It was cloudy in the morning, clearing in the afternoon. The Dreamers slept late while the four guides installed 2,800 feet of fixed line all the way to the top of the couloir. The Dreamers gave us some freeze-dried beef stew, which we ate for lunch. The guides finished the fixed lines at 4:00 PM. The Mountain Trip guides were too tired to make a carry, so their clients got a rest day.
Our group started to make a carry to 12,800. We just got started when a big rock came crashing down the couloir. We sat around until 5:00 PM before Steve decided it was safe to continue. We got to 12,800 at 8:00 PM. I took measurements of 40º, 45º, 46º, and 42º in the couloir on the way up. I measured the ridge above the couloir at 42º, 38º, and 35º. We rappelled back to camp, passing the Dreamers on their way up. The thirteen-hour day Steve and Eli put in put us two days ahead of schedule and one day ahead of Mountain Trip.
Day 9 Monday 6-12
Mountain Trip got an early start carrying loads to 12,800. We moved our camp to 12,800. We met Mountain Trip on their way down at the top of the couloir at 12,350. We gave them the right-of-way on the fixed lines as the Dreamers had done for us the night before. It only took me two hours of climbing to get to 12,800.
We camped near a small crevasse where Jack and Jeanie had camped. We spent a lot of time building walls around our tents to protect them from the wind. The dinners had been good, but Vince and I never got quite enough to eat. It was colder, so I switched to heavy weight long johns and began wearing my light down jacket around camp. The Dreamers arrived at 8:40 PM and camped just below us.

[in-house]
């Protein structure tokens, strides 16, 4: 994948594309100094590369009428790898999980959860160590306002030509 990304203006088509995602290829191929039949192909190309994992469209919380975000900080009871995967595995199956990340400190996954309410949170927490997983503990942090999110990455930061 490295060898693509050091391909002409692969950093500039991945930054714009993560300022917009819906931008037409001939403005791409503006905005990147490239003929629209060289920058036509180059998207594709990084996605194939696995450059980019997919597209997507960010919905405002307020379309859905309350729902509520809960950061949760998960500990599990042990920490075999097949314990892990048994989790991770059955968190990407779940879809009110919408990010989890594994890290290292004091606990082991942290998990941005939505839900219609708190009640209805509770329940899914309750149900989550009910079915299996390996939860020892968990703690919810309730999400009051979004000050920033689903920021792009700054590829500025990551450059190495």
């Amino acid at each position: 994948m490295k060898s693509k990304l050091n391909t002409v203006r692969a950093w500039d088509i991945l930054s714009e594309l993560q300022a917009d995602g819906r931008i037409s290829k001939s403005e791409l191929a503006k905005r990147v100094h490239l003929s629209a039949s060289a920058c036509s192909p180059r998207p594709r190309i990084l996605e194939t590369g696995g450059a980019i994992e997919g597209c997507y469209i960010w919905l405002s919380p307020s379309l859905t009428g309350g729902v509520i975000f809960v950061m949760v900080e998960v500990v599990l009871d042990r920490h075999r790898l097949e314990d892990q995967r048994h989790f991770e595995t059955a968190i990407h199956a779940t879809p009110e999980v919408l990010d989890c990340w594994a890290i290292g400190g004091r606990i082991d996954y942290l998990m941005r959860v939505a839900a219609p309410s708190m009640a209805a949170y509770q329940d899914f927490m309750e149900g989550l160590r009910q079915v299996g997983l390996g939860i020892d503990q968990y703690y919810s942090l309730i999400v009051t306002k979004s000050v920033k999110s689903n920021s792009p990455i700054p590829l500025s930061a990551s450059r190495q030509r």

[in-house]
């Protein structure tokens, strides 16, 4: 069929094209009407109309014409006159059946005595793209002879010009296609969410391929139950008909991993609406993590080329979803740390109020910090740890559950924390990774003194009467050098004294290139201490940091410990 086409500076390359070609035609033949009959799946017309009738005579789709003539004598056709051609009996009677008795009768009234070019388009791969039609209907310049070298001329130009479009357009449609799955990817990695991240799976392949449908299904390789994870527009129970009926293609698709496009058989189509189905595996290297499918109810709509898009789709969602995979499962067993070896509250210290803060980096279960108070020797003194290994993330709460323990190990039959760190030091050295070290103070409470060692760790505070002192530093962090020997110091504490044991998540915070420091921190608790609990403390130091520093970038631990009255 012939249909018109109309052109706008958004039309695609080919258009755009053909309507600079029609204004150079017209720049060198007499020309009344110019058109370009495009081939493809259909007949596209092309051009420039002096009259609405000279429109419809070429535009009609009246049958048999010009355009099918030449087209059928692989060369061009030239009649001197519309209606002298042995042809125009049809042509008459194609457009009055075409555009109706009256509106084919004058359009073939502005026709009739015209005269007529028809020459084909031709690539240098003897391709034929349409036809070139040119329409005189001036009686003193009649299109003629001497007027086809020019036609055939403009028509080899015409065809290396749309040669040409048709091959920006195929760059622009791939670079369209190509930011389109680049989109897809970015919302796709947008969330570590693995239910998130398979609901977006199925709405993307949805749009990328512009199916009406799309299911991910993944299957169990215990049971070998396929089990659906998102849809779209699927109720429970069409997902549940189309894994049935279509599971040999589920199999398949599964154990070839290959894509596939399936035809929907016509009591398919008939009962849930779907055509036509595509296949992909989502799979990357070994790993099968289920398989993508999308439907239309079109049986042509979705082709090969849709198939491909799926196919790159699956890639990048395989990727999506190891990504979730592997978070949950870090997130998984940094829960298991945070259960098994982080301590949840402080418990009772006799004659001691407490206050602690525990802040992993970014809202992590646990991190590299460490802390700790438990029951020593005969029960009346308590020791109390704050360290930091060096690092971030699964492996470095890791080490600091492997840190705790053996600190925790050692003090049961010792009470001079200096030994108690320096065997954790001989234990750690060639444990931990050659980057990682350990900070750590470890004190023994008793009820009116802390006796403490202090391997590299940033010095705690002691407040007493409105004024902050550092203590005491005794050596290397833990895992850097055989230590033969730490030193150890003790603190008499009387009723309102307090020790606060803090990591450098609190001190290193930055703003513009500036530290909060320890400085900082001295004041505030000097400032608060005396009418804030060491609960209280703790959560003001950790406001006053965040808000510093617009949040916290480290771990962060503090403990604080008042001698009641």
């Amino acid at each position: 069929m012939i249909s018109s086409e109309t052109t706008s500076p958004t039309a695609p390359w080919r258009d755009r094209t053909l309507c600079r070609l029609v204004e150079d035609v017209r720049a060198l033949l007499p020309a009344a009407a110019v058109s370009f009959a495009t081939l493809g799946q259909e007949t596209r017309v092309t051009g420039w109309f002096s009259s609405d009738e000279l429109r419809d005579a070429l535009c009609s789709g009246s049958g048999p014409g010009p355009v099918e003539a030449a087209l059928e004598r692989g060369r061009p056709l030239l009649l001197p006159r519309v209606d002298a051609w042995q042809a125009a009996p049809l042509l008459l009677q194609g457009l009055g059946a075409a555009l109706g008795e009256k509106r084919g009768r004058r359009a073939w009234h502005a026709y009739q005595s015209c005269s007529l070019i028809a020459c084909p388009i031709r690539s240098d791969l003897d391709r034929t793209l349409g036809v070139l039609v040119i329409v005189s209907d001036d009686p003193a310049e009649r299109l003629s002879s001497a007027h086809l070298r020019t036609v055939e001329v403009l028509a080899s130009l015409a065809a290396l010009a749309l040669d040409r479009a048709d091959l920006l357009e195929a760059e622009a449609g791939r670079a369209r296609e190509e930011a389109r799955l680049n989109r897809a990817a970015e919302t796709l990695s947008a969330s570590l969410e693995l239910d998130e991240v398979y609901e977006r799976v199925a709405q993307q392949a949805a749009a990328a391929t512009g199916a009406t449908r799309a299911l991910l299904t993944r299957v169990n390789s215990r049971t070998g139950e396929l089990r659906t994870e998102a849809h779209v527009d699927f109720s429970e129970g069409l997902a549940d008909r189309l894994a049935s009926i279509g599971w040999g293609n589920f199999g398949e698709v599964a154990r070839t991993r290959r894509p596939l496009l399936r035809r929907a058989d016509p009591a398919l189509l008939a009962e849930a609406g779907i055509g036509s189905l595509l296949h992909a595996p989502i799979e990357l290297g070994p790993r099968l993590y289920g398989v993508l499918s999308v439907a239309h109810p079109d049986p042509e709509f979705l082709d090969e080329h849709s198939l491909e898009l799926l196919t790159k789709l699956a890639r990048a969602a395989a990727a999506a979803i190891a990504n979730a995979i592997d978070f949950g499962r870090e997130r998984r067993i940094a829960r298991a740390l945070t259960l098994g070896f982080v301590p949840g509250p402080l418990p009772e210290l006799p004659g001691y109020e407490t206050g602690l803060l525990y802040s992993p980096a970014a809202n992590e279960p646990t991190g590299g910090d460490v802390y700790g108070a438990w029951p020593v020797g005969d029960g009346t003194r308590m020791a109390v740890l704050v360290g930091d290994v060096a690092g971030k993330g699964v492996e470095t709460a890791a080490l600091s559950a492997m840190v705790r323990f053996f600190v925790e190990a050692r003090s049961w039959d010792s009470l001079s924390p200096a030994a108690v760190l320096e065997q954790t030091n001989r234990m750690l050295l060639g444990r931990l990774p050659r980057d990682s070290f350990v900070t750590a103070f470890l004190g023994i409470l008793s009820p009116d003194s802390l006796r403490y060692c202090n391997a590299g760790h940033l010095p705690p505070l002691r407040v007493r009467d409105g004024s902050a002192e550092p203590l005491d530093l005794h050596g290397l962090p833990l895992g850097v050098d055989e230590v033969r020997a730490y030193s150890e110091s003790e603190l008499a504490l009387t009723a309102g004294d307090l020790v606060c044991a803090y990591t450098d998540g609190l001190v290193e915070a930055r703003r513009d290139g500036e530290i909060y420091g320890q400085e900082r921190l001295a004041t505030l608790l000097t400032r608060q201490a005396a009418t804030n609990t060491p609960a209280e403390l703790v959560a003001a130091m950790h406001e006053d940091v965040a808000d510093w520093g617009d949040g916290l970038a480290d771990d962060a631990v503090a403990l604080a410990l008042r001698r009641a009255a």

Day 10 Tuesday 6-13
The four guides removed the fixed lines from the couloir and re-strung them on the ice dome. Mountain Trip moved their camp to 13,300, picking up part of their cache at 12,800. We ate dinner for lunch before carrying loads to 14,700. The Dreamers made a carry to 13,300.
Everyone was doing well. However, Lisa was a little slow and Scott's crampons kept coming apart. We were due for a rest day, but wanted to move camp to 14,700 first.
The weather was great until the evening. The forecast called for a storm Wednesday. I was a little cold Monday night. I put the +25ºF liner in my sleeping bag and was warm the rest of the trip. Most of the others were using Diamox to help acclimatize.
Day 11 Wednesday 6-14
We had snow and wind all Tuesday night and all day Wednesday. We cooked breakfast in the tents and took a rest day because of the bad weather. That's what I get for keeping my camera with me and leaving my only book at the cache at 14,700! We all slept in, sat around, read, and played cards. When the weather improved in the evening, we had dinner outside.